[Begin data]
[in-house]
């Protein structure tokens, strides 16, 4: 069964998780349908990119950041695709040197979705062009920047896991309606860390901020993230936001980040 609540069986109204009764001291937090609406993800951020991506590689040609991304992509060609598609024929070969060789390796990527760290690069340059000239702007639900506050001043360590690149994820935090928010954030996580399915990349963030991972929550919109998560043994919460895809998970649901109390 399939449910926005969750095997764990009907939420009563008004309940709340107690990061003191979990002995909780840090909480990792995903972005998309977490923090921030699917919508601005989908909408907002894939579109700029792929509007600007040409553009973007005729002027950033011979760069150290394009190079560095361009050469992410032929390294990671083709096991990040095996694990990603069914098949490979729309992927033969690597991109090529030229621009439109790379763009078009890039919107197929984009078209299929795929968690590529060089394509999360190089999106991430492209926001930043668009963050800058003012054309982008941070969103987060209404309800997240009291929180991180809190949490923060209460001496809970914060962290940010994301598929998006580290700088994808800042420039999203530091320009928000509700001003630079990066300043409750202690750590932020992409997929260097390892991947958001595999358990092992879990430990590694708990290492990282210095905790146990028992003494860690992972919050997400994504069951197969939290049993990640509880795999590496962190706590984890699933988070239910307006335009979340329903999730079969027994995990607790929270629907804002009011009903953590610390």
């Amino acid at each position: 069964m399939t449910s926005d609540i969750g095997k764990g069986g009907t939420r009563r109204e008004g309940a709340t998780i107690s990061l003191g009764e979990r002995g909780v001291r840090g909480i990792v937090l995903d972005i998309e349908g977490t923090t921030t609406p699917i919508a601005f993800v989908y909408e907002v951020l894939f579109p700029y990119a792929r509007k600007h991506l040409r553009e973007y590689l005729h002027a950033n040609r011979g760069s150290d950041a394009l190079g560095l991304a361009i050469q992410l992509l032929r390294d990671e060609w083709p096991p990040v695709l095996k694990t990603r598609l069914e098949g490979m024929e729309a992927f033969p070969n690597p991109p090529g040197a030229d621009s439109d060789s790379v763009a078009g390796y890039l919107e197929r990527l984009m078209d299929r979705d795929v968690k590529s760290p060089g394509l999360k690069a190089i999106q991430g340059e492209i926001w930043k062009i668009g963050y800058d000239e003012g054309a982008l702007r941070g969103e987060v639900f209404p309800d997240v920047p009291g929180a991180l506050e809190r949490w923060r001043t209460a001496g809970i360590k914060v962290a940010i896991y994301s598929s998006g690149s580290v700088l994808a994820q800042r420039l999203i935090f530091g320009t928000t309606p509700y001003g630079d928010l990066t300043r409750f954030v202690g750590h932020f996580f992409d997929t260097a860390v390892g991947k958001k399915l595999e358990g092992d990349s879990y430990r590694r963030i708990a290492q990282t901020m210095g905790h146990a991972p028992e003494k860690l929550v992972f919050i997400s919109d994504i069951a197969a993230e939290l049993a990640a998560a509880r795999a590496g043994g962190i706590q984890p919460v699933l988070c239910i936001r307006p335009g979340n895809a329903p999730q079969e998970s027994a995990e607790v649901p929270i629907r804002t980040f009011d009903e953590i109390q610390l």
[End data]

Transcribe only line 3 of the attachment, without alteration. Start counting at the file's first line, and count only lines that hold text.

């Amino acid at each position: 069964m399939t449910s926005d609540i969750g095997k764990g069986g009907t939420r009563r109204e008004g309940a709340t998780i107690s990061l003191g009764e979990r002995g909780v001291r840090g909480i990792v937090l995903d972005i998309e349908g977490t923090t921030t609406p699917i919508a601005f993800v989908y909408e907002v951020l894939f579109p700029y990119a792929r509007k600007h991506l040409r553009e973007y590689l005729h002027a950033n040609r011979g760069s150290d950041a394009l190079g560095l991304a361009i050469q992410l992509l032929r390294d990671e060609w083709p096991p990040v695709l095996k694990t990603r598609l069914e098949g490979m024929e729309a992927f033969p070969n690597p991109p090529g040197a030229d621009s439109d060789s790379v763009a078009g390796y890039l919107e197929r990527l984009m078209d299929r979705d795929v968690k590529s760290p060089g394509l999360k690069a190089i999106q991430g340059e492209i926001w930043k062009i668009g963050y800058d000239e003012g054309a982008l702007r941070g969103e987060v639900f209404p309800d997240v920047p009291g929180a991180l506050e809190r949490w923060r001043t209460a001496g809970i360590k914060v962290a940010i896991y994301s598929s998006g690149s580290v700088l994808a994820q800042r420039l999203i935090f530091g320009t928000t309606p509700y001003g630079d928010l990066t300043r409750f954030v202690g750590h932020f996580f992409d997929t260097a860390v390892g991947k958001k399915l595999e358990g092992d990349s879990y430990r590694r963030i708990a290492q990282t901020m210095g905790h146990a991972p028992e003494k860690l929550v992972f919050i997400s919109d994504i069951a197969a993230e939290l049993a990640a998560a509880r795999a590496g043994g962190i706590q984890p919460v699933l988070c239910i936001r307006p335009g979340n895809a329903p999730q079969e998970s027994a995990e607790v649901p929270i629907r804002t980040f009011d009903e953590i109390q610390l």